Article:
I’m on a train again. It’s the quiet class. There are about 14 or 15 signs around that reinforce that point. I’m not desperate for the quiet, but living in this country is like one long, awkward elevator silence. So I figure I should capitalise on that and subscribe to enforce it. At least it is common knowledge that way. I find a seat that has extra legroom because it is the only one not reserved. It says Priority Seating. I put my bags in the overhead storage. I always travel light. I sit down and contemplate reading.
She sits down, just to my left. Two seats down. Her eyes open are big. Closed, they look like they only just fit under her eyelids. She has braids on either side of her head. It isn’t the classic plait you saw on a school girl. There are many more twists and folds. But I don’t know much about hair. Or fashion. Her shoes were red and her socks were black and her jeans were loose fitting but not baggy. Leather jacket. A silk looking scarf with a flower pattern. And those plaits. And those eyes.
The sky is grey. Of course it is. In the distance, fat clouds line the horizon. They look pregnant. There is a simple beauty to how we perceive things. Just how things that are closer to us moved around more easily when we move, and things further away are more lazy. Things right up in your face are blurry with motion, where things far away look like they are following you. It might be obvious, but that doesn’t make it any less beautiful.
She opens up a bag of crisps – chips – and looks tentatively inside. I wonder if she knows that they fill them with that much air to protect the crisps – not short change you. Each packet has the exact same number of grams inside. But I guess eyes aren’t used for weighing. She reaches a hand in and the wrapper crackles. She pulls a single chip out and slams her teeth onto it. It is so loud. I have never heard anyone eat crisps so loudly. Her teeth perfectly illustrate why they are called crisps. There is an urgent pace to her chewing. It is more than chewing. It is crushing. There is no natural rhythm to it. No ebb and flow. It is like a clock work crunching.
Crunch. Crunch. Crunch. Crunch.
And then she is done with one chip. She reaches in again and I think, oh god please no. But that packet crinkles, and it is loud too. She grabs another chip and starts crunching away. It’s almost impressive that she still has all of her fingertips with the ferocity of those teeth. She reminds me why I don’t like horses. I’ve seen how they eat carrots and if they were even a little confused, they could bite your finger right off. Why risk that?
Crunch. Crunch. Crunch. Crunch.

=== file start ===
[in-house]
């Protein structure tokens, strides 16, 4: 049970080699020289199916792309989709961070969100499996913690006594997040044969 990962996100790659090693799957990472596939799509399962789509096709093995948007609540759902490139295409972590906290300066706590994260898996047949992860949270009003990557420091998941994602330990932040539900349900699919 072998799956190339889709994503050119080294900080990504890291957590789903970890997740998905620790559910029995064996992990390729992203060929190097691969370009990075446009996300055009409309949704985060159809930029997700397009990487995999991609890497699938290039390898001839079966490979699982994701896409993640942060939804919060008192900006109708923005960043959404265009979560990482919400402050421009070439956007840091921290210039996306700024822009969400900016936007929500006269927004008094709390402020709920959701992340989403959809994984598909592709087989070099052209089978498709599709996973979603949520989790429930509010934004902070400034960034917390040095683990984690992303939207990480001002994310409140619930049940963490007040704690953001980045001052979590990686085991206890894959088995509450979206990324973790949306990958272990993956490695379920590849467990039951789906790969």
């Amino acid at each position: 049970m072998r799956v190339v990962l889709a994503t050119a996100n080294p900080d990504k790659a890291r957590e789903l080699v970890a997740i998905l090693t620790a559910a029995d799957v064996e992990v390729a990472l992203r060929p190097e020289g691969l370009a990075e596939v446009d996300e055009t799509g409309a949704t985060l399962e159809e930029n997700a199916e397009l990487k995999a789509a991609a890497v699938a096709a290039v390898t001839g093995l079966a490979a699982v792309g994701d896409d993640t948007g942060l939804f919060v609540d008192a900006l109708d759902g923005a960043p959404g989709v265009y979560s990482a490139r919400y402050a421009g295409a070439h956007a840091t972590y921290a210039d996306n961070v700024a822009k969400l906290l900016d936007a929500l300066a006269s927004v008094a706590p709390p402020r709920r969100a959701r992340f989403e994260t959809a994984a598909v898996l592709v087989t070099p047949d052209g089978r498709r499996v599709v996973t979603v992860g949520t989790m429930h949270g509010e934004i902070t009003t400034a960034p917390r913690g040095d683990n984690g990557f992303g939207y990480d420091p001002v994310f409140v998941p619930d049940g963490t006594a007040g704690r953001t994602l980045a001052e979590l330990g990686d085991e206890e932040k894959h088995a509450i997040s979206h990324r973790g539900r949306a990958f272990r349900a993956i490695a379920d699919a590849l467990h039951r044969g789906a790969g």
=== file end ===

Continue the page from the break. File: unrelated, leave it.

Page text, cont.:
And I look over, and her mouth is kind of closed. And I’ll want to do is turn to her and say close your goddamn mouth. But I don’t. And my breathing becomes deliberate. Swallowing; silence. She has no desire to stop. And why should she? She is 3 chips in. She has a whole bag ahead of her. Now, you and I might start getting into that bag at this point. Coating our knuckles in oil, unconsciously grabbing more crisps with each dietary iteration. But not this girl. Crinkle crinkle. One. Crunch. Crunch. Crunch. Crunch.
I try to distract myself by looking out the window. I see what looks like half-houses in a field. Awkward little windows. And writing on the side of one that says Nevada Rose. When someone asks me to name something, I either have a name right away – as if I am remembering it – or I force something out which may or may not fit. But in neither of those situations would I ever name something Nevada Rose. Even if it was a little half-house. The train moves. The bushes and hills closer to me move out the way, and the half houses are lazy in the distance. There is a river. Not half houses. Boat homes – or boat cabins – and they are all in a line. Some are quaint and well realised. Others seem a bit put together. Like the person couldn’t afford a house boat, but didn’t want to be left out. Green, with a tinny roof. And aluminium window panes. No Nevada Rose. And then a train comes screaming by in the opposite direction and I get a fright. The wind coming off of it shakes our carriage for a second. And then the half homes are gone. And there is just green and grey.
Crunch. Crunch. Crunch.
This is becoming unreal. I look at her. She looks at me. I look away. Crunch. I wonder if I am on some sort of TV prank show. I am not.
By the time she finishes I have thought about things like:
– How many whole potatoes are in a bag of crisps?
– We must go through a lot of potatoes. How long does it take for a potato to go from being planted to being ready for consumption?
– Could we ever run out of potatoes?
– Would her bag ever run out of crisps?
– If we did run out of potatoes, would they ever be more valuable than gold? Because saffron is.
– Why are we made to feel guilty about recycling? Or cancer research? Surely these are things that can be fixed with enough money? And if they can’t be, why am I asked to donate to them? And if they can, why are they asking me for money? Someone who can barely pay rent?
That last one got away from me, but it was still unanswered. A bit difficult to Google.